Israel's left-wing leaders need to face reality
Opinion: Barak and Peretz should behave like responsible adults in the days before Knesset lists must be submitted for the September elections; the former has to accept that he is no longer the leader of the left and the latter must understand that he will not draw voters away the religious or the right
Indeed, I supported them when they deserved support — and they did deserve it.
I was introduced to Peretz when he was a teen from Sderot, an ideologist and an idealist. When he spoke from the periphery and in the name of the periphery of the country, he spoke in protest of the plentiful support that West Bank settlers enjoyed.
When Peretz spoke of the deprived, he differentiated them from the privileged settlers.
But Peretz has become exhausted in recent years and would probably be happy to rest in the president's residence — a sanatorium for exhausted politicians.
Over the years, he became an expert in practical politics, and should have known that Orly Levy-Abekasis and her Gesher Party wouldn't win him new supporters. She is barely able to bring her own Knesset seat with her.
Peretz has put his trust in a survey that shows that 80 percent of the supporters of Moshe Kahlon's Kulanu Party, an offshoot of Likuyd that recently returned to the fold, are opposed to Netanyahu. He fantasizes that these disaffected voters will vote Labor-Gesher, as if there was a shortage of rightist parties. There is also the easy choice for these voters, which is not voting at all, and many are expected to do just that.
Peretz may end up having to apologize to his predecessors Labor chairman, Avi Gabbay and Isaac Herzog, for the damage that this decision may have done to the party.
As an experienced politician, he should now work behind the scenes to get the party's ruling body to reject the union with Gesher and offer to take on Levy-Abekasis but not her list of candidates, and then quickly join forces with Meretz.
After that, he should see what he can offer Ehud Barak's Israel Democratic Party.
Barak is a different story - a tragicomedy. He is one of the two most prominent figures in recent Israeli political history, the other being Benjamin Netanyahu. Both are intelligent, knowledgeable, with acute senses and sharp rhetoric.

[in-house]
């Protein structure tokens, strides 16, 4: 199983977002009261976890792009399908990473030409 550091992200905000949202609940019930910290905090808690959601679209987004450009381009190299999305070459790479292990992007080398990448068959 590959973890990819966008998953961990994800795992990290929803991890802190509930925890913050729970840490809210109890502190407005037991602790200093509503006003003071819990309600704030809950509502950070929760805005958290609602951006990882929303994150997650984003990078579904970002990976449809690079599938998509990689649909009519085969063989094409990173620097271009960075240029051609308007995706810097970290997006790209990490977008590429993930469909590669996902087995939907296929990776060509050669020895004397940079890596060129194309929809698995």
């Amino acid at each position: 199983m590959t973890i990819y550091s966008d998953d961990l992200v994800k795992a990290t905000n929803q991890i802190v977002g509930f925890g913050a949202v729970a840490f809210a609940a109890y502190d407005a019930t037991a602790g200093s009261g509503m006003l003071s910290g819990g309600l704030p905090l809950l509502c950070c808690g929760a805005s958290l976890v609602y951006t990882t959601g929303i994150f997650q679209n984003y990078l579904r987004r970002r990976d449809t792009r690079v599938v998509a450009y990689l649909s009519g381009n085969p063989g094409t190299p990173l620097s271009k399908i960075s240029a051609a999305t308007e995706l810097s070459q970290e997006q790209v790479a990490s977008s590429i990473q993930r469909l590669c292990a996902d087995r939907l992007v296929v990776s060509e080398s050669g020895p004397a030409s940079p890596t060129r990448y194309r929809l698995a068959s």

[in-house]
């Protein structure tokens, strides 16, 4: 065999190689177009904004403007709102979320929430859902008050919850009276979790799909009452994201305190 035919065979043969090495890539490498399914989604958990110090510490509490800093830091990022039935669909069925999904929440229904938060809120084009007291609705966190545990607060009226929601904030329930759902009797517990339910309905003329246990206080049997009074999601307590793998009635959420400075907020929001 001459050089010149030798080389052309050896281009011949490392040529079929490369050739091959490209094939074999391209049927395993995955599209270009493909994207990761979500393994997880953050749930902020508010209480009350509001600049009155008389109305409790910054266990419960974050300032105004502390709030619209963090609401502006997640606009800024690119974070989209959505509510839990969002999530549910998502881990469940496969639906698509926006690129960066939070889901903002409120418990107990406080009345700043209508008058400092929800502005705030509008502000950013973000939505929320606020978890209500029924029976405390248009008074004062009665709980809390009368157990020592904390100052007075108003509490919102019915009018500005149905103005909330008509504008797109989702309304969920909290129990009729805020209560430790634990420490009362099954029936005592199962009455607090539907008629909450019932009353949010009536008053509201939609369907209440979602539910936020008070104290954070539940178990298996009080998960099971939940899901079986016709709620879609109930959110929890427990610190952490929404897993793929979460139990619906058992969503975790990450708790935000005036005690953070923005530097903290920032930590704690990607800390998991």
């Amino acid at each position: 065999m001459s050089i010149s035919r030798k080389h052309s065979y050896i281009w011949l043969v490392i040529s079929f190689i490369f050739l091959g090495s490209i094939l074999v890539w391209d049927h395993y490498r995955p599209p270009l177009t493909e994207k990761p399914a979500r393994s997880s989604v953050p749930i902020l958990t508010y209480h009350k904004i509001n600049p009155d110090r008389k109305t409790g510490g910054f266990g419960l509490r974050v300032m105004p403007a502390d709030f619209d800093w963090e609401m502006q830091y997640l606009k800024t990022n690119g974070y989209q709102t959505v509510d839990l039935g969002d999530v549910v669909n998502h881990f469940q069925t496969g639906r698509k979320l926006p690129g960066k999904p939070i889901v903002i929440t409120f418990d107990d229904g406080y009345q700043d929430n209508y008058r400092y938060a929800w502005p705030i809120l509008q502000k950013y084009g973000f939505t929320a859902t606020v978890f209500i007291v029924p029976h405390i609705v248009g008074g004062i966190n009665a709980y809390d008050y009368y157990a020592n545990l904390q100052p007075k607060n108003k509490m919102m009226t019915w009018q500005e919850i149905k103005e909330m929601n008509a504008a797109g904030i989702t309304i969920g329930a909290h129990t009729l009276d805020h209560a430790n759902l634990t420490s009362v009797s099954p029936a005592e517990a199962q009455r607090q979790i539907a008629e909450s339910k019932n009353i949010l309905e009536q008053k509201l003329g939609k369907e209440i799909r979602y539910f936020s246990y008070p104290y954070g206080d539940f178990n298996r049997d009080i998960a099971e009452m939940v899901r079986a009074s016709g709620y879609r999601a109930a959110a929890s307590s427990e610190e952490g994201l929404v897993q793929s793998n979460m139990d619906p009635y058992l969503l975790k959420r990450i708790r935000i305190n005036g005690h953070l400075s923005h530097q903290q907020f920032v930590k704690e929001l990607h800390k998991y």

So how come the latter is celebrating his position as the longest-serving Israeli prime minister, while the other barely managed just one term two decades ago?
Netanyahu is focused and has linear thinking. He knows that the shortest distance is between two points.
Barak, on the other hand, is convinced there are endless distances between the same two points. He's certain he can maneuver whatever political forces are out there and bend them to fit his vision of victory.
Barak's game plan relied on Nitzan Horowitz's win as the new Meretz chair, Itzik Shmuli taking over from Gabbay in the Labor Party, and then a quick union with the two with Tzipi Livni thrown in for good measure — and himself as leader of this grand bargain as the icing on the cake.
He then planned to tackle the too-polite Benny Gantz and his soporific Blue and White party, and when the polls started reflecting the shrinking gap between the two, he would take over as leader there too.
This is where I remind the public that Barak led a 90-year-old party to just 13 seats, while Gantz led a 90-day-old party to 35 seats.
Peretz has to wake up from the illusion that he has a magic ability to draw hundreds or even thousands of Shas and Likud voters from their fortresses and bring them over to a party they historically detest — the Labor Party. It's simply not going to happen.
And as for Barak, it would have been responsible of him to simply keep his followers as an online support group for other leftist parties.
For now, it seems Netanyahu is doomed, and not by the hand of the left, but rather by devout right-winger Avigdor Liberman.
But what will become of the Israeli left? It has to force Peretz and Barak into tactical discipline to thrive.
In the week that is left before Knesset lists are closed, everyone on the left must behave like adults and quickly unite into one list.
Nitzan Horowitz, who's hardly an adult but is responsible, would be happy to help make this a reality.
If the left does end up running three different lists, the results could be dangerous and Meretz, Labor and the Israel Democratic Party could all fall short of the threshold needed to enter the Knesset.